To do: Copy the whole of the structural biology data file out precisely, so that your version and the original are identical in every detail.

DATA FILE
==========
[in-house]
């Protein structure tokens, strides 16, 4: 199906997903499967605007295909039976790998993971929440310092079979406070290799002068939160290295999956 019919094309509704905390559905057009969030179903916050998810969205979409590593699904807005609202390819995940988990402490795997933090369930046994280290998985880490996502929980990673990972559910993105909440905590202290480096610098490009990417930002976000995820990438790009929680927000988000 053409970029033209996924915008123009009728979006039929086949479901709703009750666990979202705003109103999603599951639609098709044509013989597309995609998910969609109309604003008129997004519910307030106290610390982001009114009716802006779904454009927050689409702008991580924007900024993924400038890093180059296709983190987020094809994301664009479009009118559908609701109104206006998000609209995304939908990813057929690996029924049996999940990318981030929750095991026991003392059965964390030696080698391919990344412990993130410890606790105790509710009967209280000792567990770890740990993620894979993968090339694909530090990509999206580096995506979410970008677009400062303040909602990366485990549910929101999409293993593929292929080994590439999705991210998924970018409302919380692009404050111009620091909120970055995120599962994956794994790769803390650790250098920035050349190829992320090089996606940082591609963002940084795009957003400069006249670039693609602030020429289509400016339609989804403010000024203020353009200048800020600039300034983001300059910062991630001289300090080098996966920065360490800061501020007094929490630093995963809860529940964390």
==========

[in-house]
């Protein structure tokens, strides 16, 4: 199906997903499967605007295909039976790998993971929440310092079979406070290799002068939160290295999956 019919094309509704905390559905057009969030179903916050998810969205979409590593699904807005609202390819995940988990402490795997933090369930046994280290998985880490996502929980990673990972559910993105909440905590202290480096610098490009990417930002976000995820990438790009929680927000988000 053409970029033209996924915008123009009728979006039929086949479901709703009750666990979202705003109103999603599951639609098709044509013989597309995609998910969609109309604003008129997004519910307030106290610390982001009114009716802006779904454009927050689409702008991580924007900024993924400038890093180059296709983190987020094809994301664009479009009118559908609701109104206006998000609209995304939908990813057929690996029924049996999940990318981030929750095991026991003392059965964390030696080698391919990344412990993130410890606790105790509710009967209280000792567990770890740990993620894979993968090339694909530090990509999206580096995506979410970008677009400062303040909602990366485990549910929101999409293993593929292929080994590439999705991210998924970018409302919380692009404050111009620091909120970055995120599962994956794994790769803390650790250098920035050349190829992320090089996606940082591609963002940084795009957003400069006249670039693609602030020429289509400016339609989804403010000024203020353009200048800020600039300034983001300059910062991630001289300090080098996966920065360490800061501020007094929490630093995963809860529940964390």